A Valuable Animal Model of Spinal Cord Injury to Study Motor Dysfunctions, Comorbid Conditions, and Aging Associated Diseases

Author(s): Pascal Rouleau, Pierre A. Guertin.

Journal Name: Current Pharmaceutical Design

Volume 19 , Issue 24 , 2013

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Abstract:

Most animal models of contused, compressed or transected spinal cord injury (SCI) require a laminectomy to be performed. However, despite advantages and disadvantages associated with each of these models, the laminectomy itself is generally associated with significant problems including longer surgery and anaesthesia (related post-operative complications), neuropathic pain, spinal instabilities, deformities, lordosis, and biomechanical problems, etc. This review provides an overview of findings obtained mainly from our laboratory that are associated with the development and characterization of a novel murine model of spinal cord transection that does not require a laminectomy. A number of studies successfully conducted with this model provided strong evidence that it constitutes a simple, reliable and reproducible transection model of complete paraplegia which is particularly useful for studies on large cohorts of wild-type or mutant animals - e.g., drug screening studies in vivo or studies aimed at characterizing neuronal and non-neuronal adaptive changes post-trauma. It is highly suitable also for studies aimed at identifying and developing new pharmacological treatments against aging associated comorbid problems and specific SCI-related dysfunctions (e.g., stereotyped motor behaviours such as locomotion, sexual response, defecation and micturition) largely related with ‘command centers’ located in lumbosacral areas of the spinal cord.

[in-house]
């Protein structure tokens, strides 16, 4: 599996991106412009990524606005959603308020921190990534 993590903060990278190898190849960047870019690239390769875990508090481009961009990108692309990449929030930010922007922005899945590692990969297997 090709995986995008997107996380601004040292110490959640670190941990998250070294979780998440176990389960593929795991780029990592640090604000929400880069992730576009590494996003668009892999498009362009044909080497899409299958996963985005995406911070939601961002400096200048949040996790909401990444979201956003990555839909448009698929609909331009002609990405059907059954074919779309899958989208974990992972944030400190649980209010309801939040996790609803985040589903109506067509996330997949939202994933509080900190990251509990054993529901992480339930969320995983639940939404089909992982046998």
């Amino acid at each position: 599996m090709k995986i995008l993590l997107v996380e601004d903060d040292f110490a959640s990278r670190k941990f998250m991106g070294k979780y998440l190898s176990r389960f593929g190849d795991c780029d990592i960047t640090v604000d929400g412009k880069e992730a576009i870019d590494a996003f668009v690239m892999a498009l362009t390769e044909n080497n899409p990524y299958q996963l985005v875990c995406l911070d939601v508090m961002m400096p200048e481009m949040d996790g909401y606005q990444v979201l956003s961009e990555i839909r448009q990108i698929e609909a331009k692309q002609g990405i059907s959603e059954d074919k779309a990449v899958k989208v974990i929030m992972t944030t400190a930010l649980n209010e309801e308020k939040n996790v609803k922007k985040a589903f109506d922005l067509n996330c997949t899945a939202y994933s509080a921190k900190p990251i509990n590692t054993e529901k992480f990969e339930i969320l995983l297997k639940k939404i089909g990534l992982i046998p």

Keywords: Model of spinal cord injury, murine model, micturition, central pattern generator, SpinalonTM, loss of voluntary ambulation, locomotion.

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Article Details

VOLUME: 19
ISSUE: 24
Year: 2013
Page: [4437 - 4447]
Pages: 11
DOI: 10.2174/1381612811319240010
Price: $58

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